(Principal Correspondent, Pitch Magazine)
Accepting no limits, alternative thinking and driving positive change; These are the three brand pillars of ‘Rise’ – the new positioning of Mahindra Group. The group that was one of the winners in the Globetrotters Category in the Pitch Top 50 Marketers Awards 2010, has made a shift from its old positioning – ‘Indians are second to none’ – for the reason that today the group has a presence in 79 countries across the globe and has a workforce consisting of foreign nationals in excess of 10 per cent.
For Ruzbeh Irani, Executive Vice President, Corporate Strategy, Chief Brand Officer, Mahindra Group and Member of the Group Executive Board, ‘‘Rise’’ sums up the aspirations of Mahindra's stakeholders and employees. “When we speak to customers across the world, all of them express a strong sense of optimism about the future and share a common desire to ‘Rise’, to succeed and create a better future for themselves, their families and their communities. And brand Mahindra epitomises what its customers want – a company that empowers them to ‘Rise’,” he says.
Also, the group that was primarily an engineering centric company – tractors and farm equipments – till the 1990s, today has a presence not only in automobiles but in service lead sectors like IT and retail as well. The idea is to give one face and one core brand value to the various businesses of the 65-year old and worth Rs 33,000 crore.
‘Rise’ isn’t just a word for Anand Mahindra, Vice Chairman and Managing Director, Mahindra Group. “It is a rallying cry, which enables people to unify around shared ideas, values, principles, a way of life or a common goal,” he says, adding, “It is a call to see opportunities where others can’t and to set an example for the world.”
However, experts are of the view that just an aesthetic change in terms of brand logo, tagline etc. can never help a brand unless the change is strongly inculcated internally. Unnikrishnan, Managing Director, India, Brand Finance (a global brand-evaluation company), warns, “The real challenge for Mahindra will be how they deliver on this aspiration of ‘Rise’. The role of employees will be very critical in this. Most of the time corporates make these grandeur statements but they fail to deliver at the customer touch points. In such cases they remain just an aesthetic change.”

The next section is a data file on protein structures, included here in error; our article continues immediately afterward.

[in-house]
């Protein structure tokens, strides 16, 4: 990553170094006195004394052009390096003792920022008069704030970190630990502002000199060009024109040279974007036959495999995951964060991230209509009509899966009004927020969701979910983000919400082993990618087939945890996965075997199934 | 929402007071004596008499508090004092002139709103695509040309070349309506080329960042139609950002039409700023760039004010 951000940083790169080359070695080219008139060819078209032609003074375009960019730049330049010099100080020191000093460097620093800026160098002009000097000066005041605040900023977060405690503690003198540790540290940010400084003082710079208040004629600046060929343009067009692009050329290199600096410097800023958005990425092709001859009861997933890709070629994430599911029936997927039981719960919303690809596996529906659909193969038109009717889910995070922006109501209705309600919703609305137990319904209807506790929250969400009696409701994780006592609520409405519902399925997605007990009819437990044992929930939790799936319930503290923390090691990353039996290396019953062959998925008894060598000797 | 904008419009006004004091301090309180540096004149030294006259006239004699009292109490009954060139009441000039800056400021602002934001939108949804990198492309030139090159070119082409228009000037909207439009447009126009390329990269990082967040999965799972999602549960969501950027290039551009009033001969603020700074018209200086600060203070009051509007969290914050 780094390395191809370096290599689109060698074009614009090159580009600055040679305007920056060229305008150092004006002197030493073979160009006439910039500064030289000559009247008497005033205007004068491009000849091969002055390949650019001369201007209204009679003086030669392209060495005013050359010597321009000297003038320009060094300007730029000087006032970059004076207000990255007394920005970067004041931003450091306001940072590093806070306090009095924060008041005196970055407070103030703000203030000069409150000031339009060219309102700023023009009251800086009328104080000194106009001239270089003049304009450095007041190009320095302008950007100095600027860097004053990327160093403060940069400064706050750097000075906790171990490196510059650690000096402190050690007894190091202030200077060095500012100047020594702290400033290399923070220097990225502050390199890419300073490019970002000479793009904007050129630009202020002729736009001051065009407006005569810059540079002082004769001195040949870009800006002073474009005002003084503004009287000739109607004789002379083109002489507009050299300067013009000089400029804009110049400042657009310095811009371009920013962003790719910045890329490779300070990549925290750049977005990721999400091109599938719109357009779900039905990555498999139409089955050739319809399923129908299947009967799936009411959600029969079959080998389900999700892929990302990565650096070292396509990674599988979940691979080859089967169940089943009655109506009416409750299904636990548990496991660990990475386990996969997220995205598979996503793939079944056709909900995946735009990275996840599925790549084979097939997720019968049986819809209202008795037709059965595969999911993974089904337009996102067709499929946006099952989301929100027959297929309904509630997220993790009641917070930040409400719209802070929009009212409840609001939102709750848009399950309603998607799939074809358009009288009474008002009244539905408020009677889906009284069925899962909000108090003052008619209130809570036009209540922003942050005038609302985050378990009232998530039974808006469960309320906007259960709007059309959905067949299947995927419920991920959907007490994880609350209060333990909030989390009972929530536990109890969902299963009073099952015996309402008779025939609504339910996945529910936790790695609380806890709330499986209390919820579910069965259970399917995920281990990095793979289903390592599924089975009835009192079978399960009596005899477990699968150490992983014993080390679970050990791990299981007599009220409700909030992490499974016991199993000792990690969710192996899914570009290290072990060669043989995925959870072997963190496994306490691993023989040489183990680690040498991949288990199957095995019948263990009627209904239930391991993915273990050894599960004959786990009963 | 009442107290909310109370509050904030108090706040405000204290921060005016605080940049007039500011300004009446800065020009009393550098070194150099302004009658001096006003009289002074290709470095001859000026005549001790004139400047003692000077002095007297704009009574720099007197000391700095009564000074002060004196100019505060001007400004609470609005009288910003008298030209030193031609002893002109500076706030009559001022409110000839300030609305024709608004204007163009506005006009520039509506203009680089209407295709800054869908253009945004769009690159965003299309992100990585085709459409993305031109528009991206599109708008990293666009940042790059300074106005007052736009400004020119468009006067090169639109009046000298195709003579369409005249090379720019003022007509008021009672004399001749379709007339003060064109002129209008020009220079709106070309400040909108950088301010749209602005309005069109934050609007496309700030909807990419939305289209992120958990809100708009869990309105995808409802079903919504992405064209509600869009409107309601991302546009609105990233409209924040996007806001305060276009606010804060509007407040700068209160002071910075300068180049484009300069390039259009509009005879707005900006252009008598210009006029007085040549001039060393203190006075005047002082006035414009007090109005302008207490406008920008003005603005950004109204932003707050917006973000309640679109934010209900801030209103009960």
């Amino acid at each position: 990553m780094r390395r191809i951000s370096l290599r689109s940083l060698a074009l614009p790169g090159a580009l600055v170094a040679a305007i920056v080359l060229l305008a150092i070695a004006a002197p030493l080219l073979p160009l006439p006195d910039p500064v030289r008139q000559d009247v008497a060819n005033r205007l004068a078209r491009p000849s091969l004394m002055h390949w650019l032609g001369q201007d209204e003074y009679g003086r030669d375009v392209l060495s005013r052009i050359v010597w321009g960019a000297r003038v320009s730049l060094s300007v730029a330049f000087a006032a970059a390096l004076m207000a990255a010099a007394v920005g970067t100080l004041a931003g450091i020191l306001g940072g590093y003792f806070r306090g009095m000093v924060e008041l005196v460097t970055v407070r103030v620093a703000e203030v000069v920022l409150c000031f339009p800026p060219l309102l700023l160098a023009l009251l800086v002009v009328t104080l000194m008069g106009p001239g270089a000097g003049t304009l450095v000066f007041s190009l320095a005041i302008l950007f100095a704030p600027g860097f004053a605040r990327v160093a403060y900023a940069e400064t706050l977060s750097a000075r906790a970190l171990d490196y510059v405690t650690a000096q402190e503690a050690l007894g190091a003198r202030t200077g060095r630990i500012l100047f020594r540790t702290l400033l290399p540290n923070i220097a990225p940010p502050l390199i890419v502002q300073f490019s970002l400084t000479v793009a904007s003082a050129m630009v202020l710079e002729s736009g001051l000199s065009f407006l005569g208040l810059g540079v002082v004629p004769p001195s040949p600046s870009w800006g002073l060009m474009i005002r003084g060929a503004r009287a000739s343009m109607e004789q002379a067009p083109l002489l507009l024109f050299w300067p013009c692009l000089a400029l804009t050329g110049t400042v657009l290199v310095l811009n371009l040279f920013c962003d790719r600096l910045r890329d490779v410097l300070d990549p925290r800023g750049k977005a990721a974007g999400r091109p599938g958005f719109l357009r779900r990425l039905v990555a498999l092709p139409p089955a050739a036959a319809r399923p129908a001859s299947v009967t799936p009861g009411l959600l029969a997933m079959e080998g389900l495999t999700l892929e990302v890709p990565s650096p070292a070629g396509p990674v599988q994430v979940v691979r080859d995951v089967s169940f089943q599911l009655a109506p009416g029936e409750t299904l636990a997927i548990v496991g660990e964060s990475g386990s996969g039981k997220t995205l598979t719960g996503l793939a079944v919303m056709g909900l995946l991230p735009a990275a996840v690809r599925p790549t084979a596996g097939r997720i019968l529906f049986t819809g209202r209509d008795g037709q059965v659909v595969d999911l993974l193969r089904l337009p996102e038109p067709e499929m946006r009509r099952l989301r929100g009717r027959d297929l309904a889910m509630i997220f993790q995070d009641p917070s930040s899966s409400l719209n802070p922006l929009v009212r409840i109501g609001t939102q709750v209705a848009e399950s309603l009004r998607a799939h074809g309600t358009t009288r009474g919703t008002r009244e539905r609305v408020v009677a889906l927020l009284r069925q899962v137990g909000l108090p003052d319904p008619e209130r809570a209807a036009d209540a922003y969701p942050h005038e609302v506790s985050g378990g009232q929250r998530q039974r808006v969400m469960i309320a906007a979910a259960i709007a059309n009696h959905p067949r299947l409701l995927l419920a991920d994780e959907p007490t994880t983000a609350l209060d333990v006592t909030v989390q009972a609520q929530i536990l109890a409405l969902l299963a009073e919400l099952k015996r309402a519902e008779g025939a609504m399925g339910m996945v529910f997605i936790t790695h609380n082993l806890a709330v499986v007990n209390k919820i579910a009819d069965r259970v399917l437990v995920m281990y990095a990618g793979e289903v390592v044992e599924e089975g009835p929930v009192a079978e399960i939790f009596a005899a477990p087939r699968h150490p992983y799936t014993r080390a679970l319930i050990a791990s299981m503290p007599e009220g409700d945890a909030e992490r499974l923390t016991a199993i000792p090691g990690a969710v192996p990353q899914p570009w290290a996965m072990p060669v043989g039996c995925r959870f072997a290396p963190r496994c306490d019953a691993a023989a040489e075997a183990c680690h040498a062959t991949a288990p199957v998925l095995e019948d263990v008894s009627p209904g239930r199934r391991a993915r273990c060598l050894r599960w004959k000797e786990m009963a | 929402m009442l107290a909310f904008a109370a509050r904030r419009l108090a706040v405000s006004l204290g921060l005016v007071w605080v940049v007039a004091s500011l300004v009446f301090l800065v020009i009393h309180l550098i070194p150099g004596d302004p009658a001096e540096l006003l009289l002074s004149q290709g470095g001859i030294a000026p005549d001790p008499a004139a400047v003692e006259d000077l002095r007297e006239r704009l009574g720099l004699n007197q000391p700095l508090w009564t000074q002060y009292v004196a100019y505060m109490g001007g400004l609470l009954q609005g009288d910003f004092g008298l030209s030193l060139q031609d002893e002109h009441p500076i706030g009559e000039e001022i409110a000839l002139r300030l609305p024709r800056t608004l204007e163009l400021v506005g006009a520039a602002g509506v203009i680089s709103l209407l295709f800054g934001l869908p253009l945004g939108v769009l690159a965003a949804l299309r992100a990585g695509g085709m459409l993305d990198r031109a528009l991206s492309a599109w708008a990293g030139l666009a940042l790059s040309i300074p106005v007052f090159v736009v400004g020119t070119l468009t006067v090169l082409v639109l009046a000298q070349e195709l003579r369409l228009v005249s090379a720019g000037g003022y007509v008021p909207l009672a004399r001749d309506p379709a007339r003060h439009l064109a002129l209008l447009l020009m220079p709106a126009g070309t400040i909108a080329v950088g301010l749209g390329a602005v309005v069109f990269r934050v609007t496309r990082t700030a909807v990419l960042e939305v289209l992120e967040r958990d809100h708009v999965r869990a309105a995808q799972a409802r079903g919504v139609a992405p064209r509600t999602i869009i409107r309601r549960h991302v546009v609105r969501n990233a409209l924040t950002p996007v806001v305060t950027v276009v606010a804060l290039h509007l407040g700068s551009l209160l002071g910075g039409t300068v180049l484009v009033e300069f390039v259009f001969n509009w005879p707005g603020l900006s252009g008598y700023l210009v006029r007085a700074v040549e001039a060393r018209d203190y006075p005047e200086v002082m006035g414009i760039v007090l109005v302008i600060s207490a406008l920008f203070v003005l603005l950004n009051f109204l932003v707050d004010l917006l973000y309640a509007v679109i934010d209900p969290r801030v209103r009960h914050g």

Ashwini Deshpande, Director, Elephant Strategy & Design, agrees, “For any rebranding or positioning exercise to be successful it is very important that the consumers experience the change that you are promising.” Thus, it is very important for brands to review the rebranding exercises in order to ensure its impact and effectiveness on the stakeholders and measure the returns on those valuable marketing bucks spent.
And Mahindra doesn't seem to be off-mark. The group has also launched a new core purpose for the group: “We will challenge conventional thinking and innovatively use all our resources to drive positive change in the lives of our stakeholders and communities across the world, to enable them to ‘Rise’.”
This is a change not planned overnight. Mahindra Corporate Brand Council gave this task two years back to the New York based advertising agency, StrawberryFrog. The agency conducted an anthropological and semiotic research across the globe and that’s how the positioning of ‘‘Rise’’ was arrived at.
According to Dr SR Singhvi, Professor of Marketing, IMI, and formerly with MDI and IIM Indore, “Rebranding comes with a cost, which can be from monetary to emotional, and has affects from within the organisation to the consumers.”
This rebranding will cost Mahindra a hefty Rs 120 crore over the next three years.
Interestingly, the last five years have seen many Indian corporate giants opting for a makeover or a new corporate identity. Goliaths like Godrej, Bajaj, Dabur, etc. have all opted for a new brand personality. And this list has grown even thicker and faster over the past 12 to 14 months with brands like Airtel, HDFC Life, Horlicks, Taj Group, Jagran, Star Plus etc. opting for a new avatar.
Commenting on Mahindra's repositioning, Naresh Gupta, National Planning Director, Cheil Worldwide, says, “It seems like a clarion call given to the entire organisation that this is the way how we will be doing business and this is the philosophy we will be following from now on.”
Gupta’s point seems valid as the group stresses that the idea behind this new brand positioning is to unite the Mahindra workforce as a group of passionate individuals and unconventional thinkers who create world-class offerings and aspire to greatness.